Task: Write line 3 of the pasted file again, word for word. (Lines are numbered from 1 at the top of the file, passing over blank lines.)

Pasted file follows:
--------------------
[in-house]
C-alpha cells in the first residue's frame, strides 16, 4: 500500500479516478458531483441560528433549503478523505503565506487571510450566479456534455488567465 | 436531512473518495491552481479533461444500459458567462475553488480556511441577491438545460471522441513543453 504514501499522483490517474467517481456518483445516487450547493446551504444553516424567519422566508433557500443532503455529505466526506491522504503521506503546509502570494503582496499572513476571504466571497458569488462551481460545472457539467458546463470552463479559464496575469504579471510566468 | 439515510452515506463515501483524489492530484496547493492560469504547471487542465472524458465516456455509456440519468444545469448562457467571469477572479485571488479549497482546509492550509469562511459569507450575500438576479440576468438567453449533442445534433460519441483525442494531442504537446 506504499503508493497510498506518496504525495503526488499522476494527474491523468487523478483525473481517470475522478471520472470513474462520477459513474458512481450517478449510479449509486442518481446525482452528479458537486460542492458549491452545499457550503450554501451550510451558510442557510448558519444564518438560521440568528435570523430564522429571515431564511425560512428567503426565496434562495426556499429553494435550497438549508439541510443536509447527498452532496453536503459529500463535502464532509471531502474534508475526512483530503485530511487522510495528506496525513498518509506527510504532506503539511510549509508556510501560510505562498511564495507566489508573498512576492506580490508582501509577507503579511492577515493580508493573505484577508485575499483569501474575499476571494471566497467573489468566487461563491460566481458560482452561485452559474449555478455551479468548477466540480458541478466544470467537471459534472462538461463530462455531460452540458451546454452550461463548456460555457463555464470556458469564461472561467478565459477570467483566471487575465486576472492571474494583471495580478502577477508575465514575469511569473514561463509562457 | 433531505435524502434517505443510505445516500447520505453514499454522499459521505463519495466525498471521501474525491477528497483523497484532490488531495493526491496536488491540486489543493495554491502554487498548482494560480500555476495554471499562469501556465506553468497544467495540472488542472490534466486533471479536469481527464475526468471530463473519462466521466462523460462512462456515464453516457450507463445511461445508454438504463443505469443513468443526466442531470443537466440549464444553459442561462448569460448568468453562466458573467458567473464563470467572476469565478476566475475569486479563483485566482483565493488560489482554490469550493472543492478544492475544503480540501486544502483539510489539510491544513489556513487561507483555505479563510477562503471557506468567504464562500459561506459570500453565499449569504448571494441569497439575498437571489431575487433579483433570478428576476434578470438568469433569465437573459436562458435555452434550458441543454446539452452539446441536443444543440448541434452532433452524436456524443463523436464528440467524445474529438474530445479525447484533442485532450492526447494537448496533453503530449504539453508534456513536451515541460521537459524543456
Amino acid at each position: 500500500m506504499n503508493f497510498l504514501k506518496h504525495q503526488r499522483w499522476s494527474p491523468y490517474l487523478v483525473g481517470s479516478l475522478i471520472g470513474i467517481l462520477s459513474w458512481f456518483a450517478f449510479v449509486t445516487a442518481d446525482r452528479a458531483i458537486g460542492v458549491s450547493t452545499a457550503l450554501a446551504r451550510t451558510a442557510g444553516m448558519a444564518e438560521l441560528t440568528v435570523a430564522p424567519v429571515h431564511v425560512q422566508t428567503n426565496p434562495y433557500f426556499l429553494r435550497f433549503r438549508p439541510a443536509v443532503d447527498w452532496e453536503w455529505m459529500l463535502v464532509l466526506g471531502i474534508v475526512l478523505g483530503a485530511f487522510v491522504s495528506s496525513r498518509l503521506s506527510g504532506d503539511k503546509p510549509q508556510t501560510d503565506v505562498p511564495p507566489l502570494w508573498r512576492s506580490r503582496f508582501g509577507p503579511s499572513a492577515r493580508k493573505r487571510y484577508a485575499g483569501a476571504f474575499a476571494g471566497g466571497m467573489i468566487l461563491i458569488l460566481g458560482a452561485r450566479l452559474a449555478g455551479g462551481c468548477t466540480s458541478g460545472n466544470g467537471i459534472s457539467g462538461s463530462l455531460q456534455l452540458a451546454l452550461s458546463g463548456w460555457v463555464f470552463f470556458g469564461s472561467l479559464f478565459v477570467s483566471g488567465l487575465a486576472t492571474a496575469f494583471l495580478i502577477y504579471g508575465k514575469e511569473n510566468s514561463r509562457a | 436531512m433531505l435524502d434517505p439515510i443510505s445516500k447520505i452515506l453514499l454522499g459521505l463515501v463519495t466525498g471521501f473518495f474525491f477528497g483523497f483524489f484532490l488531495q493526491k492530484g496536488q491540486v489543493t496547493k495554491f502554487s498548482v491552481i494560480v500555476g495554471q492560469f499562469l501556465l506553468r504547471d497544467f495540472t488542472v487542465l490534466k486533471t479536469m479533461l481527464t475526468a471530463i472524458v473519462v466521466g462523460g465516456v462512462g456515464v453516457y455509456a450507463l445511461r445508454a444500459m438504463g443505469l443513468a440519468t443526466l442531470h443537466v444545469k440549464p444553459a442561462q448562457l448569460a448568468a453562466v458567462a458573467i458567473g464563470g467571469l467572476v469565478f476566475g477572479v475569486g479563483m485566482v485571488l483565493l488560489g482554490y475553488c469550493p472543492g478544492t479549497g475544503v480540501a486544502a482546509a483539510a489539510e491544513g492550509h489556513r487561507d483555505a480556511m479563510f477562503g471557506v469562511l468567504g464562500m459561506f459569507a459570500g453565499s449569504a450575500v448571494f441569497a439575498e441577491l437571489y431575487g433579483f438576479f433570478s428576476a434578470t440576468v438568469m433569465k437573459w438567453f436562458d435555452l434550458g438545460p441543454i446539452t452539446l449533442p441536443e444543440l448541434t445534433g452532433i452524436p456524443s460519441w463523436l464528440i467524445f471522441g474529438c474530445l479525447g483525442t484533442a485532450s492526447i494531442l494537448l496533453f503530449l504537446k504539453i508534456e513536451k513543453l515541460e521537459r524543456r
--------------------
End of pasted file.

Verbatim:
Amino acid at each position: 500500500m506504499n503508493f497510498l504514501k506518496h504525495q503526488r499522483w499522476s494527474p491523468y490517474l487523478v483525473g481517470s479516478l475522478i471520472g470513474i467517481l462520477s459513474w458512481f456518483a450517478f449510479v449509486t445516487a442518481d446525482r452528479a458531483i458537486g460542492v458549491s450547493t452545499a457550503l450554501a446551504r451550510t451558510a442557510g444553516m448558519a444564518e438560521l441560528t440568528v435570523a430564522p424567519v429571515h431564511v425560512q422566508t428567503n426565496p434562495y433557500f426556499l429553494r435550497f433549503r438549508p439541510a443536509v443532503d447527498w452532496e453536503w455529505m459529500l463535502v464532509l466526506g471531502i474534508v475526512l478523505g483530503a485530511f487522510v491522504s495528506s496525513r498518509l503521506s506527510g504532506d503539511k503546509p510549509q508556510t501560510d503565506v505562498p511564495p507566489l502570494w508573498r512576492s506580490r503582496f508582501g509577507p503579511s499572513a492577515r493580508k493573505r487571510y484577508a485575499g483569501a476571504f474575499a476571494g471566497g466571497m467573489i468566487l461563491i458569488l460566481g458560482a452561485r450566479l452559474a449555478g455551479g462551481c468548477t466540480s458541478g460545472n466544470g467537471i459534472s457539467g462538461s463530462l455531460q456534455l452540458a451546454l452550461s458546463g463548456w460555457v463555464f470552463f470556458g469564461s472561467l479559464f478565459v477570467s483566471g488567465l487575465a486576472t492571474a496575469f494583471l495580478i502577477y504579471g508575465k514575469e511569473n510566468s514561463r509562457a | 436531512m433531505l435524502d434517505p439515510i443510505s445516500k447520505i452515506l453514499l454522499g459521505l463515501v463519495t466525498g471521501f473518495f474525491f477528497g483523497f483524489f484532490l488531495q493526491k492530484g496536488q491540486v489543493t496547493k495554491f502554487s498548482v491552481i494560480v500555476g495554471q492560469f499562469l501556465l506553468r504547471d497544467f495540472t488542472v487542465l490534466k486533471t479536469m479533461l481527464t475526468a471530463i472524458v473519462v466521466g462523460g465516456v462512462g456515464v453516457y455509456a450507463l445511461r445508454a444500459m438504463g443505469l443513468a440519468t443526466l442531470h443537466v444545469k440549464p444553459a442561462q448562457l448569460a448568468a453562466v458567462a458573467i458567473g464563470g467571469l467572476v469565478f476566475g477572479v475569486g479563483m485566482v485571488l483565493l488560489g482554490y475553488c469550493p472543492g478544492t479549497g475544503v480540501a486544502a482546509a483539510a489539510e491544513g492550509h489556513r487561507d483555505a480556511m479563510f477562503g471557506v469562511l468567504g464562500m459561506f459569507a459570500g453565499s449569504a450575500v448571494f441569497a439575498e441577491l437571489y431575487g433579483f438576479f433570478s428576476a434578470t440576468v438568469m433569465k437573459w438567453f436562458d435555452l434550458g438545460p441543454i446539452t452539446l449533442p441536443e444543440l448541434t445534433g452532433i452524436p456524443s460519441w463523436l464528440i467524445f471522441g474529438c474530445l479525447g483525442t484533442a485532450s492526447i494531442l494537448l496533453f503530449l504537446k504539453i508534456e513536451k513543453l515541460e521537459r524543456r